Jury awards $29M in J&J baby powder cancer case

California jury orders J&J to pay US$29 million in latest talc cancer trial

The verdict Wednesday in favor of Teresa Leavitt and her spouse, Dean McElroy, came after a trial that started in January, CNN reported.

The jury found Johnson & Johnson had failed to warn consumers of the health risks of its defective products and awarded $29.4 million in damages to Terry Leavitt and her husband.

"We will pursue an appeal because Johnson's Baby Powder does not contain asbestos or cause cancer".

Just past year, a jury decided that Johnson & Johnson had to pay more than $4 billion in damages to a group of women who claimed that asbestos in its products caused their ovarian cancers.

The New Jersey-based company is likely to appeal the verdict, which was made in California Superior Court in Oakland.

Most health-care companies performed well, but Johnson & Johnson struggled with claims that its talc baby powder contained the carcinogen asbestos.

Leavitt's doctors say her mesothelioma is advanced and she's not expected to live beyond 2020, according to testimony in the case.

The woman had alleged that traces of asbestos in J&J's products such as Johnson's baby powder led to her contracting mesothelioma, a form of cancer that affects the lungs and heart.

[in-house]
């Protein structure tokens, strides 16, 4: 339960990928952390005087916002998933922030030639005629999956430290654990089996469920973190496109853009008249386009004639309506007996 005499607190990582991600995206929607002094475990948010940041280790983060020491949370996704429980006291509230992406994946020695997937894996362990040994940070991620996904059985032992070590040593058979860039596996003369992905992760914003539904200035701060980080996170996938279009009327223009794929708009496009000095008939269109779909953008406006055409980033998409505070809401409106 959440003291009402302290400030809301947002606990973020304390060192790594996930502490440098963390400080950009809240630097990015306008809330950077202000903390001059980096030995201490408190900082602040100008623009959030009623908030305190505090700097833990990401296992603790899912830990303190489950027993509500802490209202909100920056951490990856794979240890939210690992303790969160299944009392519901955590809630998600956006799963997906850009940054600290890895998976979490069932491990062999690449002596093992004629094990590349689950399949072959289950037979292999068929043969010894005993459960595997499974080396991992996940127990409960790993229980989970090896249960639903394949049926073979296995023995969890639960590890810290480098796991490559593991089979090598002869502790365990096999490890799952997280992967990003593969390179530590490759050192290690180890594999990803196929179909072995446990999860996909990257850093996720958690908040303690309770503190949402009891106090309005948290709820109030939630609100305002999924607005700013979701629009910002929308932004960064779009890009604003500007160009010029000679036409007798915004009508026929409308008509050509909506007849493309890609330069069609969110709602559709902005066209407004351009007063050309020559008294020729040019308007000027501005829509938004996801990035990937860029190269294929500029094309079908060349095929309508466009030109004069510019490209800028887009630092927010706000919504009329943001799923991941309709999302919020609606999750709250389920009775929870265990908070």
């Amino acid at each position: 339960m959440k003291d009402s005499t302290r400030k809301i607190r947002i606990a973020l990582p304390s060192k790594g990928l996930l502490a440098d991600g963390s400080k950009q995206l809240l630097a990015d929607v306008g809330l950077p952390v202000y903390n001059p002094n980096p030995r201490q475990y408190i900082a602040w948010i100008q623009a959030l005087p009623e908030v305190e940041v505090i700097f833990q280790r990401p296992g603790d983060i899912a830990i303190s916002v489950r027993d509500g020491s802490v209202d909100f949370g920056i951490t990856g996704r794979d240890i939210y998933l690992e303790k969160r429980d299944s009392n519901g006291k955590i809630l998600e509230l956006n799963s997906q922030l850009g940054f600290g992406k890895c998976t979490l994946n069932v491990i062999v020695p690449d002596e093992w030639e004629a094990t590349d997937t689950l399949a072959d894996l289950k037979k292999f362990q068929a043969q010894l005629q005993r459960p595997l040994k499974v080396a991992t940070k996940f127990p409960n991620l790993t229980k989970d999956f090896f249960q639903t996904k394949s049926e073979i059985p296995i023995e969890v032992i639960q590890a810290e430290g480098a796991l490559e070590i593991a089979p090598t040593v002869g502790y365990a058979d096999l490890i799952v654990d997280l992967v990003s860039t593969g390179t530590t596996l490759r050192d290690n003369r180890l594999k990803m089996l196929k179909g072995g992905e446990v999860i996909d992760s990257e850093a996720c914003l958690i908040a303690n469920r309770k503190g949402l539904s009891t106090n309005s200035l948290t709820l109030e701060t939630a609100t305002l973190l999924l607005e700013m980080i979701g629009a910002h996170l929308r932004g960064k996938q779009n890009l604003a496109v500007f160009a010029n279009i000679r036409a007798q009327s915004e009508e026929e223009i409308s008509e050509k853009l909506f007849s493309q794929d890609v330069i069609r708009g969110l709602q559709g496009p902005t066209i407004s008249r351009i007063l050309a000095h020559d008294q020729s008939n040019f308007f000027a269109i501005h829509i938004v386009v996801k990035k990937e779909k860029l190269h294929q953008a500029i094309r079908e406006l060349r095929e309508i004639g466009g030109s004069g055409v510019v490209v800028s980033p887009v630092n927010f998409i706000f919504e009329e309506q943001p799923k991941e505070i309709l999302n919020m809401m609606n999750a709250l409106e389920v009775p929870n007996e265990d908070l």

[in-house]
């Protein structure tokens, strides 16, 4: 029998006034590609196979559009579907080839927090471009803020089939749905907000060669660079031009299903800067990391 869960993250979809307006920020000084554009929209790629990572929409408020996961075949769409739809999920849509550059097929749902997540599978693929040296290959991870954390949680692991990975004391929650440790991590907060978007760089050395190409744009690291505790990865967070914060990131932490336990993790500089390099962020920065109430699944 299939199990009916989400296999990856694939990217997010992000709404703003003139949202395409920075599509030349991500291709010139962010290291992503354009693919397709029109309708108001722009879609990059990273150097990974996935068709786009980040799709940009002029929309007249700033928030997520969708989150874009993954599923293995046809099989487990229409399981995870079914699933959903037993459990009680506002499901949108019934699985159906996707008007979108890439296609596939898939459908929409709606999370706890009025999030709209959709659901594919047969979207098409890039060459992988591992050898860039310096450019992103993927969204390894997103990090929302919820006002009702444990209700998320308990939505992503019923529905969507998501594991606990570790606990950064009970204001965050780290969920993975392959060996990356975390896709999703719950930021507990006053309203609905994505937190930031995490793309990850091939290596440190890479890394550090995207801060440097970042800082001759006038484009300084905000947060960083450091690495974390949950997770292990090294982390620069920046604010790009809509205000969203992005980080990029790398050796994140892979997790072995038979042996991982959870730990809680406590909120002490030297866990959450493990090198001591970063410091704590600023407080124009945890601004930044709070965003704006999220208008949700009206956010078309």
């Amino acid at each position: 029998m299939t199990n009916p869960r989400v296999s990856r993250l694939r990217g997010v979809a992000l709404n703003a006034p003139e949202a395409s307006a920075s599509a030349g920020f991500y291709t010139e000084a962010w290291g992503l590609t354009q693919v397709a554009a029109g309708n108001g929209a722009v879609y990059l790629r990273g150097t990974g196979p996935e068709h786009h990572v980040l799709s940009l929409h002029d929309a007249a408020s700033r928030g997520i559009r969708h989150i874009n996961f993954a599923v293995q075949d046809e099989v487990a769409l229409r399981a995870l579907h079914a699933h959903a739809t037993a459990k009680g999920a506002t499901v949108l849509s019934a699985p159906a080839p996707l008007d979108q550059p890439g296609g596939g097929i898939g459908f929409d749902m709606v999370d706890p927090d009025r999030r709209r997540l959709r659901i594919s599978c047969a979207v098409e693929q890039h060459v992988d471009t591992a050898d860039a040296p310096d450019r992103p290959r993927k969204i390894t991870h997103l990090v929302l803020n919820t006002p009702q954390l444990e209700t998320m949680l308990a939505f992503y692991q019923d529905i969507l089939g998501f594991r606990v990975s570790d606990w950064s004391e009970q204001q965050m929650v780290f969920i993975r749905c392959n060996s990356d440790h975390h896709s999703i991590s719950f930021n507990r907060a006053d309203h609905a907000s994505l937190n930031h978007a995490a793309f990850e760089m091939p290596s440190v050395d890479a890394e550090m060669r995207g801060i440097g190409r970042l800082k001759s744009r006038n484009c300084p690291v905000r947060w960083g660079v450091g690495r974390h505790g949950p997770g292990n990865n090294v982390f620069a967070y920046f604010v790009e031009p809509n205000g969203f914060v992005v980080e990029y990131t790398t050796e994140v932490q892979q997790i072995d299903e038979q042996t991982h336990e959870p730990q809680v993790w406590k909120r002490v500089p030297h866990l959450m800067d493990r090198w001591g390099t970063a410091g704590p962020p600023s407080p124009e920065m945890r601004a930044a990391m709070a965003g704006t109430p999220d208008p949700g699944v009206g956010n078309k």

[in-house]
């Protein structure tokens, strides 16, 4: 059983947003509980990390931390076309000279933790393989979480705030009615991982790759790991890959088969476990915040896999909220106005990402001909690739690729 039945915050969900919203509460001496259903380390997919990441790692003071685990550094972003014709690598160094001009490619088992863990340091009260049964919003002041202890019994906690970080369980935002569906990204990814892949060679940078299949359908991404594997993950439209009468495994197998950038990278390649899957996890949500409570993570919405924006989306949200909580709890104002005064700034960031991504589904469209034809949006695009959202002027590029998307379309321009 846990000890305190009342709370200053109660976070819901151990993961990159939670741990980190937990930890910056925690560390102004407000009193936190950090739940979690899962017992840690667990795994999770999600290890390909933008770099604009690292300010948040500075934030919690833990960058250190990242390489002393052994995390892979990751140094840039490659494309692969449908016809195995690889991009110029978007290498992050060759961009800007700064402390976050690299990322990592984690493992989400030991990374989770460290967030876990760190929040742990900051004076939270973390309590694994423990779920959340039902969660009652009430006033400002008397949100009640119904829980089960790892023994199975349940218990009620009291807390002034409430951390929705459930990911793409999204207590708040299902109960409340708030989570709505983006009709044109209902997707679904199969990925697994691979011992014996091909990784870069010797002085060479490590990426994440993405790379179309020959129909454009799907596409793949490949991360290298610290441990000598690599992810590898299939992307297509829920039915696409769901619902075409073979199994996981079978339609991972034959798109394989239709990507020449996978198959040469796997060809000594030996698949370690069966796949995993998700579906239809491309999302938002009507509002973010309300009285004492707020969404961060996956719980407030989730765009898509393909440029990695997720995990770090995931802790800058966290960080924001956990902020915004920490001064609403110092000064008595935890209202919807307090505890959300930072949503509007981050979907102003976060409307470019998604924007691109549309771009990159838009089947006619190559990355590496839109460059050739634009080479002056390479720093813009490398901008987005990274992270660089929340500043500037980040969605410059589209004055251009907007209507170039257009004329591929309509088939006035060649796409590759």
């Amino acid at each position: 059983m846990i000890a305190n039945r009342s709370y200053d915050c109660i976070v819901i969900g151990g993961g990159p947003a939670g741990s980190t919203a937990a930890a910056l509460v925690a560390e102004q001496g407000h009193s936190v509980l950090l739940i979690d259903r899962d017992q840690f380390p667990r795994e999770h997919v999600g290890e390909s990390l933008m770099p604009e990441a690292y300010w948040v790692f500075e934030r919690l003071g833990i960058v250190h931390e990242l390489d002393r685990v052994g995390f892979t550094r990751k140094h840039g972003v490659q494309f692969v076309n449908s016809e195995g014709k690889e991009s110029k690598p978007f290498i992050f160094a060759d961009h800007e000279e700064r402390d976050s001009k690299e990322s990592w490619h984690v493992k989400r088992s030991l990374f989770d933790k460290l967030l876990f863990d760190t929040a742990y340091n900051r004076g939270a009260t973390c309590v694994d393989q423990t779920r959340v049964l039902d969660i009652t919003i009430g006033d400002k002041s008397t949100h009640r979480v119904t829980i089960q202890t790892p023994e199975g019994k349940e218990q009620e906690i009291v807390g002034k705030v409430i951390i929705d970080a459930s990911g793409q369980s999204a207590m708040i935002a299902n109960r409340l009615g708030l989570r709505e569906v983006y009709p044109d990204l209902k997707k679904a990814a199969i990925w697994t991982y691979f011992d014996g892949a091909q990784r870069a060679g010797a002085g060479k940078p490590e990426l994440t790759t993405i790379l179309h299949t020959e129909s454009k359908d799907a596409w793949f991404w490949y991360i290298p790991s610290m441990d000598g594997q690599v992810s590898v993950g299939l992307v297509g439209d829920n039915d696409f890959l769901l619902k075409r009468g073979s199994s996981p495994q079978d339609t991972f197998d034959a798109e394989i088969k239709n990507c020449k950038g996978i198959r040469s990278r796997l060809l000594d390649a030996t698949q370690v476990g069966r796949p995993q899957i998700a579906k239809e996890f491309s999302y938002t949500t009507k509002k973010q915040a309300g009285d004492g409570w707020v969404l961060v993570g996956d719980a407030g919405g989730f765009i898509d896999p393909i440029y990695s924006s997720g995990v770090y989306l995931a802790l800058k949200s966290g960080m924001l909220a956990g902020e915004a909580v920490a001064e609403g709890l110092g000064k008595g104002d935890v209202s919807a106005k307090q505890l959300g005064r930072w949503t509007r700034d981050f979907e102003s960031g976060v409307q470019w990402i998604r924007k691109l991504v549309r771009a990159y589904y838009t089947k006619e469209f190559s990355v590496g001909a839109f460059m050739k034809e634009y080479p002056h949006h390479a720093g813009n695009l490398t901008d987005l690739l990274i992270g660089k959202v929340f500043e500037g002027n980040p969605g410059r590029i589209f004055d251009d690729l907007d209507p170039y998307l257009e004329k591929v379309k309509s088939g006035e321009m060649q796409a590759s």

"We respect the legal process and reiterate that jury verdicts are not medical, scientific or regulatory conclusions about a product", Johnson & Johnson said in a statement. It was the first of more than a dozen talc cases against the company scheduled for trial in 2019.

"Hundreds of internal J&J documents showed the truth that it has been hiding for years".

Talc and asbestos are often mined together from metamorphic rocks, particularly in North Carolina, Alabama, Vermont and northern Italy.

Fox News senior judicial analyst Judge Andrew Napolitano on the fallout from a report that Johnson & Johnson's Baby Powder contained asbestos and the company was aware of it for decades.

Leavitt's trial originally included J&J's talc supplier, Imerys Talc America, a unit of Imerys SE, as a co-defendant. Johnson & Johnson has repeatedly pointed to studies that have not shown such a link. Before that, in 2016, the company was ordered to pay $55 million to a woman who claimed she got cancer from its talcum powder. They said their baby powder "is safe and asbestos-free".

A Mount Sinai researcher wrote in a company letter in 1971 that he had detected a "relatively small" amount of asbestos in the baby powder.

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